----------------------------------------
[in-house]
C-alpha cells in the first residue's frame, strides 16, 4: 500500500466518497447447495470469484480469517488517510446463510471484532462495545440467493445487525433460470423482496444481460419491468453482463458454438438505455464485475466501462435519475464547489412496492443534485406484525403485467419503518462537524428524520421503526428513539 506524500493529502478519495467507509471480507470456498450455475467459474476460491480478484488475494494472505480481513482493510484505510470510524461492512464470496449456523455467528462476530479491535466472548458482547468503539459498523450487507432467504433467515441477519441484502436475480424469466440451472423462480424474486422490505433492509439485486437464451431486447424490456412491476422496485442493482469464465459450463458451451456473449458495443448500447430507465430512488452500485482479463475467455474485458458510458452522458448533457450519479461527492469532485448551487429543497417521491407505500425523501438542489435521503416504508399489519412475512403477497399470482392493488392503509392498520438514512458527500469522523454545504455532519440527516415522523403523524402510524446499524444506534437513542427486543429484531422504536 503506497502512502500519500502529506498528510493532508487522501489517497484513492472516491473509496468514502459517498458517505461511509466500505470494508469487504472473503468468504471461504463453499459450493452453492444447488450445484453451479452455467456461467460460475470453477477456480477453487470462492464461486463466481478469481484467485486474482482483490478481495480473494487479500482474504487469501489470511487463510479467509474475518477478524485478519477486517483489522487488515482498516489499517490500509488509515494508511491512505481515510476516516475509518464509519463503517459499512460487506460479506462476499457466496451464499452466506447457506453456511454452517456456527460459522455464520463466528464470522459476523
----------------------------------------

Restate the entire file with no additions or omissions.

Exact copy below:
[in-house]
C-alpha cells in the first residue's frame, strides 16, 4: 500500500466518497447447495470469484480469517488517510446463510471484532462495545440467493445487525433460470423482496444481460419491468453482463458454438438505455464485475466501462435519475464547489412496492443534485406484525403485467419503518462537524428524520421503526428513539 506524500493529502478519495467507509471480507470456498450455475467459474476460491480478484488475494494472505480481513482493510484505510470510524461492512464470496449456523455467528462476530479491535466472548458482547468503539459498523450487507432467504433467515441477519441484502436475480424469466440451472423462480424474486422490505433492509439485486437464451431486447424490456412491476422496485442493482469464465459450463458451451456473449458495443448500447430507465430512488452500485482479463475467455474485458458510458452522458448533457450519479461527492469532485448551487429543497417521491407505500425523501438542489435521503416504508399489519412475512403477497399470482392493488392503509392498520438514512458527500469522523454545504455532519440527516415522523403523524402510524446499524444506534437513542427486543429484531422504536 503506497502512502500519500502529506498528510493532508487522501489517497484513492472516491473509496468514502459517498458517505461511509466500505470494508469487504472473503468468504471461504463453499459450493452453492444447488450445484453451479452455467456461467460460475470453477477456480477453487470462492464461486463466481478469481484467485486474482482483490478481495480473494487479500482474504487469501489470511487463510479467509474475518477478524485478519477486517483489522487488515482498516489499517490500509488509515494508511491512505481515510476516516475509518464509519463503517459499512460487506460479506462476499457466496451464499452466506447457506453456511454452517456456527460459522455464520463466528464470522459476523